Looking for Damping Values – In-House Testing
Aug 8, 2017 News Archive
This is the first installment in what we hope is an informative foray into (informal and inexpensive) model testing. We are not professional model makers and have no experience in building a model from scratch. While you will not see the results of these tests presented at a conference, they will lay the ground work for future testing.
We at 3DENT are interested in investigating the total effective damping of a Jackup, as it pertains to Going on Location and Coming off Location operations. In a near perfect world, we (the industry) would pool some money and pay for some extensive model testing at a top-notch facility to validate each and every little thing our hearts desired. Unfortunately, this isn’t a perfect world. With limited resources for testing we must, in the words of Gunnery Sergeant Highway, “Improvise, Adapt, and Overcome.”
Our goal is to create a model that is large enough to produce meaningful results and small enough to be portable, tested in a small tank, and involve minimal handling equipment. Size-wise, we could easily transport a 1:70 scale model at roughly 3 ft long x 3 ft wide, with the legs being 6 to 7ft. However, the scale weight would be around 75 lbs. The hull model would need to be designed to handle that weight without excessive deflections. This is all very possible, however the time commitment and cost rise with the complexity of the structure. The “Test Facility” is yet to be determined and it will most likely be a small tank, somewhere in the range of bathtub size. We are considering putting something together ourselves, a 4ft x 4ft x 3ft deep tank (~ 300 gallons) with one side made of clear acrylic. A swimming pool is also a possibility.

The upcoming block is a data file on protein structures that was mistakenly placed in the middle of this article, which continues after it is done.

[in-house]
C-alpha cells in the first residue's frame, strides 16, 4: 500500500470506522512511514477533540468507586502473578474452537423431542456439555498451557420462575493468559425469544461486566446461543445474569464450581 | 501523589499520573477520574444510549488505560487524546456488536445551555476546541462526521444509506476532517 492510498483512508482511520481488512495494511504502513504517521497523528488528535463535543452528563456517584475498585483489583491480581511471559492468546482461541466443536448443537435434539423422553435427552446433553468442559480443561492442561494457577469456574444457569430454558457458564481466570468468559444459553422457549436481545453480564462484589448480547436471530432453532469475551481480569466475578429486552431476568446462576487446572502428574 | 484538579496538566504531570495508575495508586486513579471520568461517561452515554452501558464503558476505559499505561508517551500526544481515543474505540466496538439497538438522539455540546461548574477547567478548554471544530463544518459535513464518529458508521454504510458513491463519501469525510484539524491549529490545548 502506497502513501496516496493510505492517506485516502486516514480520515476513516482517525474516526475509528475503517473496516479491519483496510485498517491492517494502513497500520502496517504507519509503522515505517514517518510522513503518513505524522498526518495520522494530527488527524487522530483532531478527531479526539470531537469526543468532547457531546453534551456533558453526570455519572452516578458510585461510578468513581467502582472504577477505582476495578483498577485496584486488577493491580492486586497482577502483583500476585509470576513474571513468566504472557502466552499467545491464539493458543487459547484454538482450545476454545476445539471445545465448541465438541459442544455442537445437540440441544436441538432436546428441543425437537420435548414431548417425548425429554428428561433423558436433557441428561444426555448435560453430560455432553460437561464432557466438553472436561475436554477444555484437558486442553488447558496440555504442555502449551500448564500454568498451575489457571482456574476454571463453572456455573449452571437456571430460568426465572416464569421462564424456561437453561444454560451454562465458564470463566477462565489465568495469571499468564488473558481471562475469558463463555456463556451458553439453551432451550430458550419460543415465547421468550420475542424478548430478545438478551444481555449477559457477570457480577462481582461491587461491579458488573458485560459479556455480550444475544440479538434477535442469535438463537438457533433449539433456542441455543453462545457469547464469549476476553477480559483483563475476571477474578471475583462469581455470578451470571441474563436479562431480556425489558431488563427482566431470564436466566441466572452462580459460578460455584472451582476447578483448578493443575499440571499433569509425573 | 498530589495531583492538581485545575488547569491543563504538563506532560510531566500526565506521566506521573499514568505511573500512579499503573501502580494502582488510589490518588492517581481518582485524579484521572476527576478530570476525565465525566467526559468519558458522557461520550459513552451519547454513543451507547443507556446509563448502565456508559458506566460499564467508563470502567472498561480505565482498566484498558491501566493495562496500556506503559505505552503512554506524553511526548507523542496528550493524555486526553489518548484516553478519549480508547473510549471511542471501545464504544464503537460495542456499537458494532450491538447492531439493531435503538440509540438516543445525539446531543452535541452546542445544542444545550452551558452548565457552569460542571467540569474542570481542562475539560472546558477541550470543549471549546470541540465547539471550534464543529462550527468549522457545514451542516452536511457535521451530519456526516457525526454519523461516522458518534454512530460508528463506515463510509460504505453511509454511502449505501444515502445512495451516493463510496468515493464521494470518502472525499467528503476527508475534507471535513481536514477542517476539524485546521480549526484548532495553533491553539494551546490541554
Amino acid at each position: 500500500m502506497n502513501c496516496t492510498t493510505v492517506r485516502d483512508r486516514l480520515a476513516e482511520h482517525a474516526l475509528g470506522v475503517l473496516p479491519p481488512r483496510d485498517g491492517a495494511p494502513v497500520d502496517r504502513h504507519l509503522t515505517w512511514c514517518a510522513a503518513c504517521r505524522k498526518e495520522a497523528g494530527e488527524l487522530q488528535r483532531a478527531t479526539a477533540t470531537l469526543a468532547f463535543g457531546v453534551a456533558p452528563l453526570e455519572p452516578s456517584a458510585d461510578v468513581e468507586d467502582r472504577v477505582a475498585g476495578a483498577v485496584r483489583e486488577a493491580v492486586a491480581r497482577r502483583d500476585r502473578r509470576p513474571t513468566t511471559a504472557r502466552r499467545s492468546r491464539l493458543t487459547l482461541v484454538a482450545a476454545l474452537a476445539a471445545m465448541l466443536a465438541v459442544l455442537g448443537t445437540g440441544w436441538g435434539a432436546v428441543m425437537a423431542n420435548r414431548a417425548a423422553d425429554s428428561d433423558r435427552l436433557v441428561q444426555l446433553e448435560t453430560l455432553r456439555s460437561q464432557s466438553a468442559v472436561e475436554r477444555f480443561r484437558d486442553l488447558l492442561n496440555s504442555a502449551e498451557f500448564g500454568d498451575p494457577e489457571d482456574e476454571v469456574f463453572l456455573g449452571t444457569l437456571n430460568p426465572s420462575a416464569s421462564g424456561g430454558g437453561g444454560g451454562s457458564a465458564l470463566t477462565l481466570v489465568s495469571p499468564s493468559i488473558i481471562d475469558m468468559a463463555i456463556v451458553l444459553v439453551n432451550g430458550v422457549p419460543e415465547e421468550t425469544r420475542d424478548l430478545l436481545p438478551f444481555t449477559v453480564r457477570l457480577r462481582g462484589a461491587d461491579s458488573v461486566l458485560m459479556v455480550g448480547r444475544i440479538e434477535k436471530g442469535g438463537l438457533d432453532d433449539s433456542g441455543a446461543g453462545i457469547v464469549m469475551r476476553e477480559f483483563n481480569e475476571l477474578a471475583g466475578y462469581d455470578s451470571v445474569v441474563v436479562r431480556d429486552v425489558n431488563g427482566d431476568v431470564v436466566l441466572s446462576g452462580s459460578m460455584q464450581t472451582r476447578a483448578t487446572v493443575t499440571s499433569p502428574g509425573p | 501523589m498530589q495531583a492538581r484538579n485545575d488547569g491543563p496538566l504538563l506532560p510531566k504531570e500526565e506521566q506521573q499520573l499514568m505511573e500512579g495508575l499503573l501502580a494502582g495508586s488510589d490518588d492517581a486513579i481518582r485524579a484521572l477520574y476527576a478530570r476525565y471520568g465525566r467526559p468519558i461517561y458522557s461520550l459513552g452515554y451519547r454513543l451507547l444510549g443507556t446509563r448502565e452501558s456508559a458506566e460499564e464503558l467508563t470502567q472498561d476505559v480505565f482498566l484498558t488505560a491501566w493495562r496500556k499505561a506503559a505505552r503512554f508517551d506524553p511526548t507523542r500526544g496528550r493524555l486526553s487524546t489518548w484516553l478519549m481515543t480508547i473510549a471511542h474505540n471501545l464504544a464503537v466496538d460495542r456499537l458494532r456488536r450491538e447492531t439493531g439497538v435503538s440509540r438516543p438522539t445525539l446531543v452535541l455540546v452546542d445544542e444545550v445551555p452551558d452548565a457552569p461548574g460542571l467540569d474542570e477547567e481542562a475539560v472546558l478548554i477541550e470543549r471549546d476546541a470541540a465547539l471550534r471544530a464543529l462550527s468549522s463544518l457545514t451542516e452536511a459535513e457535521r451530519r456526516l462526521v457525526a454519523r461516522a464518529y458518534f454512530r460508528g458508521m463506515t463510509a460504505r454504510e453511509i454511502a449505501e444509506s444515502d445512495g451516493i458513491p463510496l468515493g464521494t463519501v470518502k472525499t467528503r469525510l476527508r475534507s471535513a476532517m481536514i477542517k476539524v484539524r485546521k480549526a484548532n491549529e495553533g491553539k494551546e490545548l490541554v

With the size restrictions in mind we settled on a 1:160 scale for our model. The particulars are below for the generic Jackup:
At this size, we can use our 3-D printer to print the hull and spudcans. Our 3-D printer has a 12” x 12” footprint capacity, breaking the hull into 3 sections it was easy enough to create the hull with 3 prints. The 3-D printer lays down layers of ABS melted plastic, the print is created by adding additional layers until the full object is completed. The print is rigid enough to support the 7 lbs model weight without further reinforcement.
The hull and spudcans are straightforward, the legs presented us with a couple of issues to overcome. A truss leg at this scale isn’t easily done. While we could obtain small diameter tube, building the leg would be tough and the scale weight would be much larger than our target. We borrowed a page from SNAME 5.5A and will use an equivalent diameter leg. The equivalent leg calculation gave us a number close to 1”. We were able to source 1” OD aluminum tubing that is light enough to get us to our target weight per length of the leg. The leg particulars are below:
The equivalent leg will be flooded during our test and the impact of the water in the “leg” will be examined. Our plan is to compare a series of different legs to gauge the impact of different configurations of holes drilled in the legs. We are considering the following options:
- A single hole (1/4”) at the bottom of the leg (plus a venting hole, of course).
- A series of equally-spaced vertical holes (1/4”) in one side of the leg.
- A series of equally-spaced vertical holes (1/4”) through the leg alternating 90 degrees.
Currently, the hull, spudcan, and single hole legs are finished (see picture below). The next installment in this series will cover adding weights to approximate the mass distribution of our target Jackup and a discussion of our test equipment. If things progress smoothly we may have some preliminary results to discuss as well. Please feel free to chime in with any thoughts comments or feedback.